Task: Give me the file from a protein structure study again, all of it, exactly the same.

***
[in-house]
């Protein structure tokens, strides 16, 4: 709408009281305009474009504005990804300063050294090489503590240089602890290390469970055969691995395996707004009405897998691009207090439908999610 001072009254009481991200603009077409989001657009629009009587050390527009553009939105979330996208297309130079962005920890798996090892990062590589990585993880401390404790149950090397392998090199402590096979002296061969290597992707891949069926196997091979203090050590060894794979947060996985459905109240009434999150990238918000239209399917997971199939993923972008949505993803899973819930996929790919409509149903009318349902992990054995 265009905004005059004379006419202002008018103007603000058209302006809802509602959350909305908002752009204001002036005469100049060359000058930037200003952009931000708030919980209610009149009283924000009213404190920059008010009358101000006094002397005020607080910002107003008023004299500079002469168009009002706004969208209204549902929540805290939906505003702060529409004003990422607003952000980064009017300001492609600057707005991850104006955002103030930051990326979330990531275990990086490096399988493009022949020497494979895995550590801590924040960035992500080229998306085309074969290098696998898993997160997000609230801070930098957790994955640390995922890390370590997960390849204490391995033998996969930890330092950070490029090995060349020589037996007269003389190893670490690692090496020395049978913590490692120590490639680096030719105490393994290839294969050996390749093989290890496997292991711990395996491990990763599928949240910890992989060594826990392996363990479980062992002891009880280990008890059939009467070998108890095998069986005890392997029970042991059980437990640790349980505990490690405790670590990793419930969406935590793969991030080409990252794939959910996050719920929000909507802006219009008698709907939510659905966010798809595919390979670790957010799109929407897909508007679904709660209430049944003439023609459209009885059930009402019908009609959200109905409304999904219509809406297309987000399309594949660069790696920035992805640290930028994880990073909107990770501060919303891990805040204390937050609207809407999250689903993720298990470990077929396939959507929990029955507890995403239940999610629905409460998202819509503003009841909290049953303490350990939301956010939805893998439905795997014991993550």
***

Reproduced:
[in-house]
């Protein structure tokens, strides 16, 4: 709408009281305009474009504005990804300063050294090489503590240089602890290390469970055969691995395996707004009405897998691009207090439908999610 001072009254009481991200603009077409989001657009629009009587050390527009553009939105979330996208297309130079962005920890798996090892990062590589990585993880401390404790149950090397392998090199402590096979002296061969290597992707891949069926196997091979203090050590060894794979947060996985459905109240009434999150990238918000239209399917997971199939993923972008949505993803899973819930996929790919409509149903009318349902992990054995 265009905004005059004379006419202002008018103007603000058209302006809802509602959350909305908002752009204001002036005469100049060359000058930037200003952009931000708030919980209610009149009283924000009213404190920059008010009358101000006094002397005020607080910002107003008023004299500079002469168009009002706004969208209204549902929540805290939906505003702060529409004003990422607003952000980064009017300001492609600057707005991850104006955002103030930051990326979330990531275990990086490096399988493009022949020497494979895995550590801590924040960035992500080229998306085309074969290098696998898993997160997000609230801070930098957790994955640390995922890390370590997960390849204490391995033998996969930890330092950070490029090995060349020589037996007269003389190893670490690692090496020395049978913590490692120590490639680096030719105490393994290839294969050996390749093989290890496997292991711990395996491990990763599928949240910890992989060594826990392996363990479980062992002891009880280990008890059939009467070998108890095998069986005890392997029970042991059980437990640790349980505990490690405790670590990793419930969406935590793969991030080409990252794939959910996050719920929000909507802006219009008698709907939510659905966010798809595919390979670790957010799109929407897909508007679904709660209430049944003439023609459209009885059930009402019908009609959200109905409304999904219509809406297309987000399309594949660069790696920035992805640290930028994880990073909107990770501060919303891990805040204390937050609207809407999250689903993720298990470990077929396939959507929990029955507890995403239940999610629905409460998202819509503003009841909290049953303490350990939301956010939805893998439905795997014991993550």